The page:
Commemoration[edit]

"Rory O'Connor Place" in Arklow is named in his honour. There is also a pub in Crumlin, Dublin named after him, and a residential road in Dean's Grange, Dún Laoghaire (County Dublin), called "Rory O'Connor Park".

On his execution, the equestrienne Joan de Sales La Terriere, a close friend of O'Connor, named her son in his honour.

Sources[edit]

  • Costigan, G, 'The Anglo-Irish Conflict 1919-1922: The War of Independence or systematized murder?', University Review (1968), vol.5 (1), p. 64-86.
  • Cottrell, P, The Irish Civil War 1922-1923 (Botley, Oxford 2008)
  • Foster, G, 'Republicans and the Irish Civil War', New Hibernian Review (2012) p. 20-42.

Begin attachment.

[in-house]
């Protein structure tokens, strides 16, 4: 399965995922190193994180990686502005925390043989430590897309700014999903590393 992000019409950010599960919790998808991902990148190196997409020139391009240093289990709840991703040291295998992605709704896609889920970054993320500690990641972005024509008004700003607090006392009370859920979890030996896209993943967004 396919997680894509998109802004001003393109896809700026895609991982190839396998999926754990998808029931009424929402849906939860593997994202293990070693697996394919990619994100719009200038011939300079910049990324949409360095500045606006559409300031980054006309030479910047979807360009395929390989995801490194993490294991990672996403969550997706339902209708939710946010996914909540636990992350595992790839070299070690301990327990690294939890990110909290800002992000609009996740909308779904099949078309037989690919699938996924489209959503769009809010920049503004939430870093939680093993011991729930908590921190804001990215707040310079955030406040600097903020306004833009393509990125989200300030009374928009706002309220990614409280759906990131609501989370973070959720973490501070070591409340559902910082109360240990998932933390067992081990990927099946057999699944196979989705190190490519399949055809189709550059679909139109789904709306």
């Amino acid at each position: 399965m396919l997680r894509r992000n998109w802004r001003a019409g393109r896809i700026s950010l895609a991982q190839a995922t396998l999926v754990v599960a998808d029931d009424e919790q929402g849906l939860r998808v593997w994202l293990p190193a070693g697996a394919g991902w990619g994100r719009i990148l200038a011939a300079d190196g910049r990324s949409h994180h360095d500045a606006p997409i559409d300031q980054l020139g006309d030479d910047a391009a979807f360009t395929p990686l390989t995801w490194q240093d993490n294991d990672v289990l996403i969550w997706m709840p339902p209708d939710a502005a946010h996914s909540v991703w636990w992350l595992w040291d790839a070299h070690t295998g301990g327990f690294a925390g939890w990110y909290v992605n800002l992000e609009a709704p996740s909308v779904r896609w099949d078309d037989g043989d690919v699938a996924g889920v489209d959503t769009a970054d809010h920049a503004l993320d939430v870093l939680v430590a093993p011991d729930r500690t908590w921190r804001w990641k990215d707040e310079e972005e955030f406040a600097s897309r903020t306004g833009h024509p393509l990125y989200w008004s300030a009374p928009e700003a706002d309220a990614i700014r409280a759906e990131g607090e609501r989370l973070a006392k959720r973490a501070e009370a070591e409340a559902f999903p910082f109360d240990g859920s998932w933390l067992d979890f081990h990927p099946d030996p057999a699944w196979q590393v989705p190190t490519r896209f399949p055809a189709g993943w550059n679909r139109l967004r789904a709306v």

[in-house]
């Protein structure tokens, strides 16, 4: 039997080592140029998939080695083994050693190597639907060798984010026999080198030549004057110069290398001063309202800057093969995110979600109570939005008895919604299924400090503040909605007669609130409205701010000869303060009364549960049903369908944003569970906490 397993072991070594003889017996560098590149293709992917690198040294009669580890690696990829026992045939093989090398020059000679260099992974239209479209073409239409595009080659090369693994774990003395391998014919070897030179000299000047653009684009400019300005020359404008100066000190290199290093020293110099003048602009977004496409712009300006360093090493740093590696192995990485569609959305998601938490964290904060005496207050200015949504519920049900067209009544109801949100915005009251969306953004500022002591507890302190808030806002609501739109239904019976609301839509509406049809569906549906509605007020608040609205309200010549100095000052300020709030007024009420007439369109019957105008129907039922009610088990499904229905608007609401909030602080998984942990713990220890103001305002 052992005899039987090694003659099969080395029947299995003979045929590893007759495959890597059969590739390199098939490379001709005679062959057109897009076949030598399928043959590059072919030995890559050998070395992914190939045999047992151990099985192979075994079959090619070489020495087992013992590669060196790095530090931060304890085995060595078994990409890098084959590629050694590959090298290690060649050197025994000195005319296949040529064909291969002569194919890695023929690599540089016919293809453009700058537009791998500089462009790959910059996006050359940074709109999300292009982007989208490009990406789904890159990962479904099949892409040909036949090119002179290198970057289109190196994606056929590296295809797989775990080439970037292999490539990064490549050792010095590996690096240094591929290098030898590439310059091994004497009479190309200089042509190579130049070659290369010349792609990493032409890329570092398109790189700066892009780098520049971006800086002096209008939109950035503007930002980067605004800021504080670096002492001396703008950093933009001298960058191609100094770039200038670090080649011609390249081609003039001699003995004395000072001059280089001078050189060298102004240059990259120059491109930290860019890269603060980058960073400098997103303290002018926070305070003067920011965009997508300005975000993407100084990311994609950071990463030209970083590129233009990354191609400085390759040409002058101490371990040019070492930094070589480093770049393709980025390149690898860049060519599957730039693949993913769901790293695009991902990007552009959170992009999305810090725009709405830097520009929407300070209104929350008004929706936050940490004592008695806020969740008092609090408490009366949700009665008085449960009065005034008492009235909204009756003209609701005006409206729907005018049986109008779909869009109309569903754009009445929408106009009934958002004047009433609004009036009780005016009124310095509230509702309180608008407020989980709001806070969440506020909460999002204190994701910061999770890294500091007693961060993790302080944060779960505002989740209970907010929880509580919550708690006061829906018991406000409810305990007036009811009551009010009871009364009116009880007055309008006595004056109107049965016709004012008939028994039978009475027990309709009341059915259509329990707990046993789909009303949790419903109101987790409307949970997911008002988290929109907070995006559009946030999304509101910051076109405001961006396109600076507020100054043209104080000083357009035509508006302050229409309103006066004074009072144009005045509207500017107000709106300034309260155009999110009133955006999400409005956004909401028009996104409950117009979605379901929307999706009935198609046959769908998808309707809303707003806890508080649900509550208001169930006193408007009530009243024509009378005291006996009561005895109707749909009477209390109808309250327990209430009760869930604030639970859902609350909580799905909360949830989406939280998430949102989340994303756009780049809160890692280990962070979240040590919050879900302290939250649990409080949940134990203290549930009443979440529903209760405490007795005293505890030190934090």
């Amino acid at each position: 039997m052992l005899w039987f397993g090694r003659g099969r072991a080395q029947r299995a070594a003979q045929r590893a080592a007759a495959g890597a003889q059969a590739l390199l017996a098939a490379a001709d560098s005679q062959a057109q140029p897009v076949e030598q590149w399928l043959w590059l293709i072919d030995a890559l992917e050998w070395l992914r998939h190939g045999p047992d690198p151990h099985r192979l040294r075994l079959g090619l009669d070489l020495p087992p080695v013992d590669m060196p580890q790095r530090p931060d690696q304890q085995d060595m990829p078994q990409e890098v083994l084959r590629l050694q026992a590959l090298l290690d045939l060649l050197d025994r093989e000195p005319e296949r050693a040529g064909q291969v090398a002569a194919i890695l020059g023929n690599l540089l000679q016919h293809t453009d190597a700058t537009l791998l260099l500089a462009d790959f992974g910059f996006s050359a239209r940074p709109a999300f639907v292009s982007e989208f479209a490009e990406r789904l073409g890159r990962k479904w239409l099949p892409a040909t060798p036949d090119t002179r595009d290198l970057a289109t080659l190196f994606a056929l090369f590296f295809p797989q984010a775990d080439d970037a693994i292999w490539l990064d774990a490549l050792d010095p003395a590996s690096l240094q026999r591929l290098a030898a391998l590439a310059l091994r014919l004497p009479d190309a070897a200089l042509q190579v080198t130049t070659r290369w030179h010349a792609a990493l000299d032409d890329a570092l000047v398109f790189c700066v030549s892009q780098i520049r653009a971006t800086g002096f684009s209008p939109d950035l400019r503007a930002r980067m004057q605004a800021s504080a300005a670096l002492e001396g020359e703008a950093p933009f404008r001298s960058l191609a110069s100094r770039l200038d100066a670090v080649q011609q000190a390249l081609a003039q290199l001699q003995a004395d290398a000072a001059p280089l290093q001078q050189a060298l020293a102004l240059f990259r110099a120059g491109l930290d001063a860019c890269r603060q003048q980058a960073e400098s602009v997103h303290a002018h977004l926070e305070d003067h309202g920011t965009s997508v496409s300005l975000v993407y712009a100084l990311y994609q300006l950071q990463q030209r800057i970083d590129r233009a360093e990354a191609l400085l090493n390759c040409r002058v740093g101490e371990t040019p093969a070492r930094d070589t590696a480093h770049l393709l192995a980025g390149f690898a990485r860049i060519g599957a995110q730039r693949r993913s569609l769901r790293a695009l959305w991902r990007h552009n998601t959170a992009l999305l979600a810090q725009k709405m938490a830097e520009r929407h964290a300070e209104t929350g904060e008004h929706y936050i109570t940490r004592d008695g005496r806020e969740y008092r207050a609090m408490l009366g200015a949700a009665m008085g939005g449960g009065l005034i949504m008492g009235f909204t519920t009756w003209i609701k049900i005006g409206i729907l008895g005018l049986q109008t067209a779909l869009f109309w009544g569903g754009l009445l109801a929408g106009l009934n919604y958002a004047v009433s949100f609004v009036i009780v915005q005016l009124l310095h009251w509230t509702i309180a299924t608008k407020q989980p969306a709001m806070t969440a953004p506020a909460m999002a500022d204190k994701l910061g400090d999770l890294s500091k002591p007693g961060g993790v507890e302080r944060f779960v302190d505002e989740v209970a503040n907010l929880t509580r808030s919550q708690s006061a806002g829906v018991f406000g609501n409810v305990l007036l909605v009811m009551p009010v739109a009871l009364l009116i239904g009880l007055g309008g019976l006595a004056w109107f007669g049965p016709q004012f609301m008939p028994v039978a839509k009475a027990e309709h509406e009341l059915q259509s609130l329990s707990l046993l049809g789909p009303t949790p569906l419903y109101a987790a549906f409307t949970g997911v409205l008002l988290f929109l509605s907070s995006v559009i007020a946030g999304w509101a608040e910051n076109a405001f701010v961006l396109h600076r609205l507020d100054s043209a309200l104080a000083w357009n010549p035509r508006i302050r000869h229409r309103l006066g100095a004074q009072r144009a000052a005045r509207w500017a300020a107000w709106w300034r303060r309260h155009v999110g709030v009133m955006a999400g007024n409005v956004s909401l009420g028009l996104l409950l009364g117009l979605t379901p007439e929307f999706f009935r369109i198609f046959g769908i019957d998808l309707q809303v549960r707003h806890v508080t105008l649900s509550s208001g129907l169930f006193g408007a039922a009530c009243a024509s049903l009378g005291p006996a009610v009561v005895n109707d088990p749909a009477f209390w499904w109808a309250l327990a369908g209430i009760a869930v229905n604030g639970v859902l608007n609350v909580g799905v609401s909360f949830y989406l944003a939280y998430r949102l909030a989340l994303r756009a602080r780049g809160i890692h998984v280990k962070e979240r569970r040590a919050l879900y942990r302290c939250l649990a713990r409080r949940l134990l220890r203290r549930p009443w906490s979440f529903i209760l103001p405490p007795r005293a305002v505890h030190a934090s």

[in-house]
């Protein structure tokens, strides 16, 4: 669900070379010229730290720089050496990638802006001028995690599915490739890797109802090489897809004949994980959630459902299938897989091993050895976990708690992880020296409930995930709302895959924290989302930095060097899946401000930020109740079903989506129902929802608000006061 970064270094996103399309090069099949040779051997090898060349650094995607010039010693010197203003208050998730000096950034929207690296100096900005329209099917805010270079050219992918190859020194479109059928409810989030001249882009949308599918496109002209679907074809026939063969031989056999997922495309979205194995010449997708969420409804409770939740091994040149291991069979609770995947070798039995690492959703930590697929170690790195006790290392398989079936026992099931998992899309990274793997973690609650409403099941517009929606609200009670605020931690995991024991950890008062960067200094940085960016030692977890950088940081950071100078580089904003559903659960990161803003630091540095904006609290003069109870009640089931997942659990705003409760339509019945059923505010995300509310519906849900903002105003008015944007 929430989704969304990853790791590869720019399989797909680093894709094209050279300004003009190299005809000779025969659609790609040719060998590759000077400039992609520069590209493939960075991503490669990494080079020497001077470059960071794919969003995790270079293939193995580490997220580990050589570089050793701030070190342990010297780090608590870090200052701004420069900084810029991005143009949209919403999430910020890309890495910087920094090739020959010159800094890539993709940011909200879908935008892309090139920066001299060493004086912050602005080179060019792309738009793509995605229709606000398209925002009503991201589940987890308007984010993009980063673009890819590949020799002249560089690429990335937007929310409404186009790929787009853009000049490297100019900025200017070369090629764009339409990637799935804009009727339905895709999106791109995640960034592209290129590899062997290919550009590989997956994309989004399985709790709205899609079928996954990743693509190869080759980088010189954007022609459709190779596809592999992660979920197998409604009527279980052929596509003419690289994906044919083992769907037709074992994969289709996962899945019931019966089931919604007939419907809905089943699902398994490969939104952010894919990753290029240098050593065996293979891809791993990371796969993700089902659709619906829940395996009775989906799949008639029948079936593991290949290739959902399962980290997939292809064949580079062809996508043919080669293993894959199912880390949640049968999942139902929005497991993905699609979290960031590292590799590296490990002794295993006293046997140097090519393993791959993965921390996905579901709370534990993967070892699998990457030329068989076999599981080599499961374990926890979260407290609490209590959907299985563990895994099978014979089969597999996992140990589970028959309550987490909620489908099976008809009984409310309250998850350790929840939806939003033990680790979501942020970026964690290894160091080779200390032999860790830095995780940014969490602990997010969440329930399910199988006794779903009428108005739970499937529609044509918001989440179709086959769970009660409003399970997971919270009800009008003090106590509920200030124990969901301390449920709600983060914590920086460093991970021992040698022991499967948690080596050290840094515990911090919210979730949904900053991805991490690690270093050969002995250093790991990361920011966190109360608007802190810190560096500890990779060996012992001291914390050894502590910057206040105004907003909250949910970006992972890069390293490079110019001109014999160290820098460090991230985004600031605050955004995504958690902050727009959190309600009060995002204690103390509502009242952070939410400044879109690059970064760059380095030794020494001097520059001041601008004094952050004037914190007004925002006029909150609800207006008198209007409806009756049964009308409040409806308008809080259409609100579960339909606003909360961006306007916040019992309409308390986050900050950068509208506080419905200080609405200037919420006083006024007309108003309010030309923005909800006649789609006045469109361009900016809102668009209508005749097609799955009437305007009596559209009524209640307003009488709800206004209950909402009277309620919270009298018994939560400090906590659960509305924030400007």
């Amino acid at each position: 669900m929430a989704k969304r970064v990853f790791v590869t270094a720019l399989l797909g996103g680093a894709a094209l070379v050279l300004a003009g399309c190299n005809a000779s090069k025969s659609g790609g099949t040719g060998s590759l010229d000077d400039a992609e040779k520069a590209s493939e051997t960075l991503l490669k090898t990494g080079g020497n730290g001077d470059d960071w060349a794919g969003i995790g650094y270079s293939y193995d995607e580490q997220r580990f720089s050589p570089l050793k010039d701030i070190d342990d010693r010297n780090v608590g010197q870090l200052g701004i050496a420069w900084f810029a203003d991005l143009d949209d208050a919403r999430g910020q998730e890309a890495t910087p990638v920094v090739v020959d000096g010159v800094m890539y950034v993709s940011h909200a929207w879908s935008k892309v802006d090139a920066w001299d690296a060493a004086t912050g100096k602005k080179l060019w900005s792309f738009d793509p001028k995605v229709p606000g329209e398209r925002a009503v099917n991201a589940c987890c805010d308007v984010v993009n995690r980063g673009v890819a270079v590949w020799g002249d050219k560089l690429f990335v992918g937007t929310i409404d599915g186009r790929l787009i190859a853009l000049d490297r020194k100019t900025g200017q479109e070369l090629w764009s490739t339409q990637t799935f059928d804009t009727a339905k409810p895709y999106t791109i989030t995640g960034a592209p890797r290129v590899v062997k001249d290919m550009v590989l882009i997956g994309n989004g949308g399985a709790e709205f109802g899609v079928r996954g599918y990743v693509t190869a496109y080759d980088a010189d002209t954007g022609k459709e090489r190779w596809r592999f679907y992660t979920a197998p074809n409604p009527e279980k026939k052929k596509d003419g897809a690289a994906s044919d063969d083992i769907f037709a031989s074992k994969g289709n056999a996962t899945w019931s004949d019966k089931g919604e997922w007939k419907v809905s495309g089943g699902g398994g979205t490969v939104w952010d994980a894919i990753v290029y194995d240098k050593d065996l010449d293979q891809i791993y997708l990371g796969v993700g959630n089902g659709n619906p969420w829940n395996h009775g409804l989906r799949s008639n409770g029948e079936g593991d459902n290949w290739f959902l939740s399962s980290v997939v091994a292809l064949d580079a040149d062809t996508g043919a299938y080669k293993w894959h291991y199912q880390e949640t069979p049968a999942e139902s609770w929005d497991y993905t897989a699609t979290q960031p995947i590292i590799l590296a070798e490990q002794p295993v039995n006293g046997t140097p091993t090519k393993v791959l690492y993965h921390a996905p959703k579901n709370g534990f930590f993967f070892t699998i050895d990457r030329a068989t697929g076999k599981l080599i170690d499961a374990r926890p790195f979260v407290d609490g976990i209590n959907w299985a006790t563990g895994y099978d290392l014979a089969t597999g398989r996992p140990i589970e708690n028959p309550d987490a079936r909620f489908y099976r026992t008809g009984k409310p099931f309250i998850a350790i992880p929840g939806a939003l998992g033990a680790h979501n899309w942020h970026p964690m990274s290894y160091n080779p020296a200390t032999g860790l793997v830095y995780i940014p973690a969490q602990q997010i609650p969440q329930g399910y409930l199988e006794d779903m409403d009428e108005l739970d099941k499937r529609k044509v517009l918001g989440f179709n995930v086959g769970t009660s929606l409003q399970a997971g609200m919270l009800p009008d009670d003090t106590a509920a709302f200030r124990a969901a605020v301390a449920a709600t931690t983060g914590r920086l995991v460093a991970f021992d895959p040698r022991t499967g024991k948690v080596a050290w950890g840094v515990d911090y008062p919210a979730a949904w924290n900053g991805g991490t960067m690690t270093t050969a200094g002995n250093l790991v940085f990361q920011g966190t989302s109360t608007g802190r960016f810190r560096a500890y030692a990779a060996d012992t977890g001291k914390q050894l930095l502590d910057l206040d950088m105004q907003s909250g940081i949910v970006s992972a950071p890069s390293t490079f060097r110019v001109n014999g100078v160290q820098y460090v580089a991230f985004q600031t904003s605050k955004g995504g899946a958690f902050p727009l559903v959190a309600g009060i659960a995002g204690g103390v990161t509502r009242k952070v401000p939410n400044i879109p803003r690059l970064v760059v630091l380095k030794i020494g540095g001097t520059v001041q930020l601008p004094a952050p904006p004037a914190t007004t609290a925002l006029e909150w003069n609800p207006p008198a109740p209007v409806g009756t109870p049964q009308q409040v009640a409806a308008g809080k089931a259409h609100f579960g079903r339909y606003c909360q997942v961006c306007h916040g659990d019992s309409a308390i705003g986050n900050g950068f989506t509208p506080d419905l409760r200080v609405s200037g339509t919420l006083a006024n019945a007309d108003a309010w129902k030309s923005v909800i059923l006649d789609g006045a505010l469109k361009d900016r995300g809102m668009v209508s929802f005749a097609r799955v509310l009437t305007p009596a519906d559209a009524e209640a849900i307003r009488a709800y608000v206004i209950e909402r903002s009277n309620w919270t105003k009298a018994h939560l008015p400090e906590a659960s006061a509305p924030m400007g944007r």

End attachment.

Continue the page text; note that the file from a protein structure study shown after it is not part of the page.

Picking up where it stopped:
• Hart, P, IRA at War 1916-1923 (OUP 2005)
  • Hopkinson, Michael, Green against Green: the Irish Civil War (Dublin 1988)
  • Hopkinson, M, The Irish War of Independence (Dublin and Montreal 2002)
  • Macardle, Dorothy, The Irish Republic 1911-1923 (London 1937)
  • O'Malley, Ernie, The Singing Flame (Dublin 1963)
  • Purdon, Edward, The Irish Civil War 1922-23 (The Mercier Press Ltd 2000) ISBN 1856353001

Notes[edit]

  1. ^ http://bureauofmilitaryhistory.ie/reels/bmh/BMH.WS0527.pdf#page=2
  2. ^ http://bureauofmilitaryhistory.ie/reels/bmh/BMH.WS0907.pdf#page=51
  3. ^ Townshend, C, "The Republic", p.188.
  4. ^ University College of Dublin Archives P53/344.
  5. ^ Townshend, C , "The Republic" p.392.
  6. ^ Article quoting this phrase; accessed Dec 2009
  7. ^ http://treaty.nationalarchives.ie/wp-content/uploads/2011/11/Collins.pdf
  8. ^ Macardle, "Irish Republic" pp.679-81.